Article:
Passover seder:

Judeo-Greek in Ioannina, Greece: chova (duty)

Judeo-Arabic in Mossul, Iraq: fassaḥ (verb- conduct the seder)

Yiddish in Lvov/Lemburg, Ukraine: praven/uprichtn dem sayder, saydern (verb- conduct the seder)

(The evening of) searching for and getting rid of chametz:

Yiddish in Bialystok, Poland: di nacht tsi chumets batlen (the night to void chametz); boydek chumets zaan (search for chametz [to be])

Haketía in Tetuan, Morocco: dechamezzar (de-chametz - infinitive verb)

Ladino in Salonica, Greece: des·hamesar (de-chametz), badkamiento (search [badkar]-ing), día de kal hamirá (day of kal chamira - formula renouncing posession of chametz)

Judeo-Arabic in Bengazi, Libya: lilet qto‘ el-ḥamiṣ (night of stopping the chametz)

Judeo-Arabic in Ksar Es-Souk, Morocco: bdikt ḥamiṣ (searching for chametz – also used by women as a curse, meaning ‘may [the person being cursed] become extinct’)

Kosher for Passover food and utensils:

Western Yiddish in Amrichshausen, Germany: yontefdig

Yiddish in Warsaw, Poland: paysechdik

Judeo-Georgian in Tbilisi, Georgia: kasheria pesaxistvin

Jewish Malayalam in Chennamangalam, India: pesaholle sadhangle

Judeo-Arabic in Sana‘a, Yemen: altavaqa almufatra (kashered room for preparing/storing Passover grains)


Jews in most communities use variants of מצה, but here are some additional names for Passover unleavened bread:

Judeo-Tat/Juhuri in Derbent, Dagestan: qoqol

Judeo-Provençal in Comtat Venaissin, France: coudolo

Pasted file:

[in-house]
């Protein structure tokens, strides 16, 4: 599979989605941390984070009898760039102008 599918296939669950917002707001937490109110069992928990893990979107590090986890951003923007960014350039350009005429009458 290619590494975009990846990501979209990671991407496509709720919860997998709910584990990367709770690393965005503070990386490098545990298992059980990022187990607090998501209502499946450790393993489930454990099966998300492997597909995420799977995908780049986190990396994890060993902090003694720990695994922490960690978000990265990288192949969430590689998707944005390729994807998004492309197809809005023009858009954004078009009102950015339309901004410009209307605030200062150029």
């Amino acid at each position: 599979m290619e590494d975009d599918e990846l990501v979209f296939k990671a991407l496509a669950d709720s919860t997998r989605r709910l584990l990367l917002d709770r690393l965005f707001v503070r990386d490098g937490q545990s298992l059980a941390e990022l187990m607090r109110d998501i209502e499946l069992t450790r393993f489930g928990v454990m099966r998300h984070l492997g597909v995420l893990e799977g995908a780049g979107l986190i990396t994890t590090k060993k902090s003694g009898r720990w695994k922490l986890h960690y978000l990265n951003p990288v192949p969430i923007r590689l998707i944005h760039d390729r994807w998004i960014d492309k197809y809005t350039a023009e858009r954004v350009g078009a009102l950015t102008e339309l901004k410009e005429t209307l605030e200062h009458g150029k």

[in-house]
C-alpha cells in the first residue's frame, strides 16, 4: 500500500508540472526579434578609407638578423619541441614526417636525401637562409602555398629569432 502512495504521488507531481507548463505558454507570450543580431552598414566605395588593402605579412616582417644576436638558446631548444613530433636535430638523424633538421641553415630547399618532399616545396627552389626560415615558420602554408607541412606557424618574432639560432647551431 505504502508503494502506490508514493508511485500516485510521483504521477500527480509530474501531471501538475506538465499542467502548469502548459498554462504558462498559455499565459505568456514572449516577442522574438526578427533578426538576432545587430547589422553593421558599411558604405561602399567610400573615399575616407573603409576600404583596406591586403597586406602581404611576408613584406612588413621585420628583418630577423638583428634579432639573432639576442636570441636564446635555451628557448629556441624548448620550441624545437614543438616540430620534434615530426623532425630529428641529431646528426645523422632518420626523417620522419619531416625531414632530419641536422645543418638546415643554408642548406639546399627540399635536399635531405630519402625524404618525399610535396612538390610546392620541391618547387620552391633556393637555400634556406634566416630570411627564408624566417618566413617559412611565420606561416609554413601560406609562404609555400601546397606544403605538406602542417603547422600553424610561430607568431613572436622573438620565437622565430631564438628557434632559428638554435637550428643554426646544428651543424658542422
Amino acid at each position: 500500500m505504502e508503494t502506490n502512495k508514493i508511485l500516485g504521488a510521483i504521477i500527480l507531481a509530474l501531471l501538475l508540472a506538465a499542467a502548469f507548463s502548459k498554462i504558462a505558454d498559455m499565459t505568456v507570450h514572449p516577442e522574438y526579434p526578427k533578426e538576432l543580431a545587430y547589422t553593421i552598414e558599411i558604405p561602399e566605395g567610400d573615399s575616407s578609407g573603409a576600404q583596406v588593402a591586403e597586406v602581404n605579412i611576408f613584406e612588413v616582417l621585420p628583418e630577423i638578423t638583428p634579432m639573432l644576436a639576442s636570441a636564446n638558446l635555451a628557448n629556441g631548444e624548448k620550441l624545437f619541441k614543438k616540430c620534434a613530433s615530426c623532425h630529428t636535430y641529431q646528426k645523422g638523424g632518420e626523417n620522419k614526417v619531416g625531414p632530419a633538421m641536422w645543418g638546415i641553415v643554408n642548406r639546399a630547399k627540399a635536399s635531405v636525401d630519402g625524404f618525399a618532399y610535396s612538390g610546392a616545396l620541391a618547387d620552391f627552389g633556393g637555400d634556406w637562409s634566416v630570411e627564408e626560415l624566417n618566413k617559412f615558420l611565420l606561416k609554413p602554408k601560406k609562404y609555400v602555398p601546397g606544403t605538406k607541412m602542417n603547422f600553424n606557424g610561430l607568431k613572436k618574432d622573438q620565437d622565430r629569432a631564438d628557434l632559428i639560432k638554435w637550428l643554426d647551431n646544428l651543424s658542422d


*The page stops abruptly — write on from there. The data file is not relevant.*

Ladino in Salonika, Greece: sensenya

Judeo-Arabic in Baghdad, Iraq: jərduqayi

Judeo-Arabic in Cairo, Egypt: faṭīr

Judeo-Arabic in Ḥugariyyah, Yemen: mašummōr


Jewish Neo-Aramaic in Zakho, Iraq: ‘ez moshe, qazele mnoshe (Holiday of Moses, He provides Himself [God helps needy people celebrate Passover])

Yiddish in Vilna, Lithuania: Matses un vayn muz zayn, shmalts un eyer – nit zeyer (matzah and wine are a must, chicken fat and eggs – not so much)


In Judeo-Italian, shefok can mean “to vomit,” based on shefoch chamatcha (pour out your wrath) from the seder.

In Ladino the high costs of the holiday are summarized by interpreting Pésah as an acronym for Parás sin hazbón – Money [expenditures] without [keeping an] account.

Some Jews in Arabic-speaking lands avoid eating chickpeas on Passover, even though they eat other kitniyot. One explanation is that hummus (chickpea) and hametz (leavened products forbidden on Passover) sound very similar in Arabic.

haggadah Section: Introduction
Source: Jewish Language Project Passover Supplement